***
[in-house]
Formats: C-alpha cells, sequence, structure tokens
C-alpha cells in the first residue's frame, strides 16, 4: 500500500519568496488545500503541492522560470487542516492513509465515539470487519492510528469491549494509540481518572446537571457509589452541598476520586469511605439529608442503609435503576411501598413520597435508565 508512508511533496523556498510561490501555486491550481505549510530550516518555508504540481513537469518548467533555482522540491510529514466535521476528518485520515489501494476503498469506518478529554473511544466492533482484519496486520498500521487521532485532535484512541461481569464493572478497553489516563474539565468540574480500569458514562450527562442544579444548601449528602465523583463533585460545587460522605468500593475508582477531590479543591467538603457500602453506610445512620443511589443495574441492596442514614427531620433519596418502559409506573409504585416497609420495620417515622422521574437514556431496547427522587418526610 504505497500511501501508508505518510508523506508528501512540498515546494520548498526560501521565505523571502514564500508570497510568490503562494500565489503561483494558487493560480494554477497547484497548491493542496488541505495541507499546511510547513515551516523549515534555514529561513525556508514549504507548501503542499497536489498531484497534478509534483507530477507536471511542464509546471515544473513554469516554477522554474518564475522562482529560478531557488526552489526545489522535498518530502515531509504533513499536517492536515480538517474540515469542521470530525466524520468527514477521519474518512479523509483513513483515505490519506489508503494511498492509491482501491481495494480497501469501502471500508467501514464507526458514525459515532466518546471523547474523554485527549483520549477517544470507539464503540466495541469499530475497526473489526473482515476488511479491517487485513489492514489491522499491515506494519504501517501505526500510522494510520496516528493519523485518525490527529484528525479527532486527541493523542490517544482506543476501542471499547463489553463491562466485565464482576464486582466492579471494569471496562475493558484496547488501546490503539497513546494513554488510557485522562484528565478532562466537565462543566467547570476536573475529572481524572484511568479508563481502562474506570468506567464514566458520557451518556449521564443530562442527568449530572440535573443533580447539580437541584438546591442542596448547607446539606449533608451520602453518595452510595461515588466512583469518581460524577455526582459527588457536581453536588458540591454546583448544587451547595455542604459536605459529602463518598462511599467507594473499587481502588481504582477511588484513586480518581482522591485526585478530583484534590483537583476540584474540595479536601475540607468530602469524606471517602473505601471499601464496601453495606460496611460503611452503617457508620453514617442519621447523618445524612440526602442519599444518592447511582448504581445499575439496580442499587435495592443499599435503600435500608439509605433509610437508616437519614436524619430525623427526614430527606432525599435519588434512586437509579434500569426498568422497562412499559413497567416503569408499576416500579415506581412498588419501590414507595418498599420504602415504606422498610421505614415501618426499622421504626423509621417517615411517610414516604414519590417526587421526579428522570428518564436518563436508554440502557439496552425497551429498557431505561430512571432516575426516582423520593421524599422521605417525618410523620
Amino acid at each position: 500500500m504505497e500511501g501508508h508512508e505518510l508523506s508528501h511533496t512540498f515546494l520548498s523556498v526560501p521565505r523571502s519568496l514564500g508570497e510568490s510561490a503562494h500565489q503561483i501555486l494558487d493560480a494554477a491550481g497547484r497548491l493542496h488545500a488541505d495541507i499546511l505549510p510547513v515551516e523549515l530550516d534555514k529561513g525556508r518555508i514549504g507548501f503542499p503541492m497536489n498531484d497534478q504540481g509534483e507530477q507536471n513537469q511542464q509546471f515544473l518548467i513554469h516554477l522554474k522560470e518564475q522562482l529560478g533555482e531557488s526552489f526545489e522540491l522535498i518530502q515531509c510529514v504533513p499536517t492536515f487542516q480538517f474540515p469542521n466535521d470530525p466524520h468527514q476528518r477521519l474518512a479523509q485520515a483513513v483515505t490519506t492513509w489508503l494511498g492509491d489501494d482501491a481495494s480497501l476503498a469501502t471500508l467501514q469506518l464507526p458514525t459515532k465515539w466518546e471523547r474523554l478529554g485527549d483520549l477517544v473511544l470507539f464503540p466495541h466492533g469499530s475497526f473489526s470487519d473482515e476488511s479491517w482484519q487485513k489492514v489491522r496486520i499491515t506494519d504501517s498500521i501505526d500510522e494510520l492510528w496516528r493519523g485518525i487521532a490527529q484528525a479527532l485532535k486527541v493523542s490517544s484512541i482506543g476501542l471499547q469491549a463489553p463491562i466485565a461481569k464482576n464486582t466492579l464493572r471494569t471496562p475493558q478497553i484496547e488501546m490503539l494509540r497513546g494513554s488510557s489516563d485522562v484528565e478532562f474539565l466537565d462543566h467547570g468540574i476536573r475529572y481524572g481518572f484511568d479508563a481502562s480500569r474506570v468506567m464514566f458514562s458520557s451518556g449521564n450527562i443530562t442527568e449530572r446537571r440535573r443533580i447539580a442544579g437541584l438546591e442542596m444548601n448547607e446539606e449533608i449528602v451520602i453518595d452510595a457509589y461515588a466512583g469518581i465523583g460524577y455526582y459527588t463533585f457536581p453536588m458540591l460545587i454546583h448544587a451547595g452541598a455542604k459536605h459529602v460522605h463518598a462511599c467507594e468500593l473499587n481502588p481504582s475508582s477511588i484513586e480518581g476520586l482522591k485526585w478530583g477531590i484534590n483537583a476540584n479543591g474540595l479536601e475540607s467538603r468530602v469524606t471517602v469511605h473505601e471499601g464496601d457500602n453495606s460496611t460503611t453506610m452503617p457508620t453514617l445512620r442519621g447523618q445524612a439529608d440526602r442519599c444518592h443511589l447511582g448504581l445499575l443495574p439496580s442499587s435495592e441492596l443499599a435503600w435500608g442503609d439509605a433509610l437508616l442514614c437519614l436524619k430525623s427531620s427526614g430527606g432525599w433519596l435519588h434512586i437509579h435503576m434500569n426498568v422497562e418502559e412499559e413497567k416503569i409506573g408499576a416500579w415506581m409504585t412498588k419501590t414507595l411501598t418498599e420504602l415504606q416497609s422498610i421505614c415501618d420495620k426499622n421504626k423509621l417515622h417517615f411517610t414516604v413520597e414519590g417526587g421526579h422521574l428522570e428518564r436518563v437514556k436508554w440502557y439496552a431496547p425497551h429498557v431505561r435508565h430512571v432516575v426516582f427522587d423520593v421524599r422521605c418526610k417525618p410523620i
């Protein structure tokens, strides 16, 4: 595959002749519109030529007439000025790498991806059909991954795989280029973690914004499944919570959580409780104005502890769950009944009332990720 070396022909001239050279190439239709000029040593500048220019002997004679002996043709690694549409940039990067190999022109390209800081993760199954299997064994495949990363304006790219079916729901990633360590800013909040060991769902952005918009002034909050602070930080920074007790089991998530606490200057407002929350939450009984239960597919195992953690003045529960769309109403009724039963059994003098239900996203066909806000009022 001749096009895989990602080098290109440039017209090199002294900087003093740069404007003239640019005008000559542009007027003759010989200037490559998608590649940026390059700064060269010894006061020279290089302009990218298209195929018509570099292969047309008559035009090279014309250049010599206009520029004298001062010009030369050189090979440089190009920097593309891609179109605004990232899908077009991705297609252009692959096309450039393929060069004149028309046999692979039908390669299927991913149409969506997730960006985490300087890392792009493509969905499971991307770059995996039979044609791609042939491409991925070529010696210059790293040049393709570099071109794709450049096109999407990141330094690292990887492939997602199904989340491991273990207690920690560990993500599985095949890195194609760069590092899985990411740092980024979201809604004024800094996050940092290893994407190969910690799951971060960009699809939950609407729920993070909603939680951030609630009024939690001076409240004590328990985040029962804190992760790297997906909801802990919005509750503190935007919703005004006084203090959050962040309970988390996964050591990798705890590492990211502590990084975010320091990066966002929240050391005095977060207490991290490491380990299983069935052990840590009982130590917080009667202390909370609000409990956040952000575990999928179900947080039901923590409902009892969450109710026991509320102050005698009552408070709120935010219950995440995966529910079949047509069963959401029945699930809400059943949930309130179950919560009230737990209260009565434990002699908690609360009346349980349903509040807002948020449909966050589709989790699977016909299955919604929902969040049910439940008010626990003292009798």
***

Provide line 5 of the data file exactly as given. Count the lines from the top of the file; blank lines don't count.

């Protein structure tokens, strides 16, 4: 595959002749519109030529007439000025790498991806059909991954795989280029973690914004499944919570959580409780104005502890769950009944009332990720 070396022909001239050279190439239709000029040593500048220019002997004679002996043709690694549409940039990067190999022109390209800081993760199954299997064994495949990363304006790219079916729901990633360590800013909040060991769902952005918009002034909050602070930080920074007790089991998530606490200057407002929350939450009984239960597919195992953690003045529960769309109403009724039963059994003098239900996203066909806000009022 001749096009895989990602080098290109440039017209090199002294900087003093740069404007003239640019005008000559542009007027003759010989200037490559998608590649940026390059700064060269010894006061020279290089302009990218298209195929018509570099292969047309008559035009090279014309250049010599206009520029004298001062010009030369050189090979440089190009920097593309891609179109605004990232899908077009991705297609252009692959096309450039393929060069004149028309046999692979039908390669299927991913149409969506997730960006985490300087890392792009493509969905499971991307770059995996039979044609791609042939491409991925070529010696210059790293040049393709570099071109794709450049096109999407990141330094690292990887492939997602199904989340491991273990207690920690560990993500599985095949890195194609760069590092899985990411740092980024979201809604004024800094996050940092290893994407190969910690799951971060960009699809939950609407729920993070909603939680951030609630009024939690001076409240004590328990985040029962804190992760790297997906909801802990919005509750503190935007919703005004006084203090959050962040309970988390996964050591990798705890590492990211502590990084975010320091990066966002929240050391005095977060207490991290490491380990299983069935052990840590009982130590917080009667202390909370609000409990956040952000575990999928179900947080039901923590409902009892969450109710026991509320102050005698009552408070709120935010219950995440995966529910079949047509069963959401029945699930809400059943949930309130179950919560009230737990209260009565434990002699908690609360009346349980349903509040807002948020449909966050589709989790699977016909299955919604929902969040049910439940008010626990003292009798």